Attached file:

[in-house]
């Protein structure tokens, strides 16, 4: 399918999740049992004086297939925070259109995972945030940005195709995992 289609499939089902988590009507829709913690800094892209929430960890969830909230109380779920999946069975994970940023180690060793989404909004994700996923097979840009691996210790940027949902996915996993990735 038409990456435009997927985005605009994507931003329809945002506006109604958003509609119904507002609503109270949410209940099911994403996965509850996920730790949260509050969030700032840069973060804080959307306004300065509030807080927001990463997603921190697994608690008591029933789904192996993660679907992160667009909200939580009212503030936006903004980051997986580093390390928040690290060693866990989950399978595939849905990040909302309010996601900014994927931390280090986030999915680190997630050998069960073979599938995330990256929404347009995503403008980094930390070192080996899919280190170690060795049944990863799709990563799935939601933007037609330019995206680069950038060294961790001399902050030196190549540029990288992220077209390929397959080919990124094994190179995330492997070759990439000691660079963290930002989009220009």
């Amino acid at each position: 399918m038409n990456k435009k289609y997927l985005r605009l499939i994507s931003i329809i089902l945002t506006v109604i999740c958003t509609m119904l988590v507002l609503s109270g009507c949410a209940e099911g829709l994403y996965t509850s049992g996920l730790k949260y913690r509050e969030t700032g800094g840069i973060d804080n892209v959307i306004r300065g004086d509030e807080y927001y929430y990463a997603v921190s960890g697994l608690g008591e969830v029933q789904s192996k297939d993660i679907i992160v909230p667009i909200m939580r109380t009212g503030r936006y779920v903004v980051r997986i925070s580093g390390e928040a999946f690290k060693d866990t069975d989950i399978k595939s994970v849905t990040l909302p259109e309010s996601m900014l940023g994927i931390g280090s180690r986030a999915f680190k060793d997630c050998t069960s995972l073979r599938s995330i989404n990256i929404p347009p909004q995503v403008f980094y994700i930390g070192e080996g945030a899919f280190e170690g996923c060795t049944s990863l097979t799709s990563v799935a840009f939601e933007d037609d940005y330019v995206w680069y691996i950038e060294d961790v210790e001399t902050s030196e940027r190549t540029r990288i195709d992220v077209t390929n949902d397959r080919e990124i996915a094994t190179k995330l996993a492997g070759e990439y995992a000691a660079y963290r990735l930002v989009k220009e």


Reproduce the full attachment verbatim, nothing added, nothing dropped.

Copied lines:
[in-house]
């Protein structure tokens, strides 16, 4: 399918999740049992004086297939925070259109995972945030940005195709995992 289609499939089902988590009507829709913690800094892209929430960890969830909230109380779920999946069975994970940023180690060793989404909004994700996923097979840009691996210790940027949902996915996993990735 038409990456435009997927985005605009994507931003329809945002506006109604958003509609119904507002609503109270949410209940099911994403996965509850996920730790949260509050969030700032840069973060804080959307306004300065509030807080927001990463997603921190697994608690008591029933789904192996993660679907992160667009909200939580009212503030936006903004980051997986580093390390928040690290060693866990989950399978595939849905990040909302309010996601900014994927931390280090986030999915680190997630050998069960073979599938995330990256929404347009995503403008980094930390070192080996899919280190170690060795049944990863799709990563799935939601933007037609330019995206680069950038060294961790001399902050030196190549540029990288992220077209390929397959080919990124094994190179995330492997070759990439000691660079963290930002989009220009």
């Amino acid at each position: 399918m038409n990456k435009k289609y997927l985005r605009l499939i994507s931003i329809i089902l945002t506006v109604i999740c958003t509609m119904l988590v507002l609503s109270g009507c949410a209940e099911g829709l994403y996965t509850s049992g996920l730790k949260y913690r509050e969030t700032g800094g840069i973060d804080n892209v959307i306004r300065g004086d509030e807080y927001y929430y990463a997603v921190s960890g697994l608690g008591e969830v029933q789904s192996k297939d993660i679907i992160v909230p667009i909200m939580r109380t009212g503030r936006y779920v903004v980051r997986i925070s580093g390390e928040a999946f690290k060693d866990t069975d989950i399978k595939s994970v849905t990040l909302p259109e309010s996601m900014l940023g994927i931390g280090s180690r986030a999915f680190k060793d997630c050998t069960s995972l073979r599938s995330i989404n990256i929404p347009p909004q995503v403008f980094y994700i930390g070192e080996g945030a899919f280190e170690g996923c060795t049944s990863l097979t799709s990563v799935a840009f939601e933007d037609d940005y330019v995206w680069y691996i950038e060294d961790v210790e001399t902050s030196e940027r190549t540029r990288i195709d992220v077209t390929n949902d397959r080919e990124i996915a094994t190179k995330l996993a492997g070759e990439y995992a000691a660079y963290r990735l930002v989009k220009e």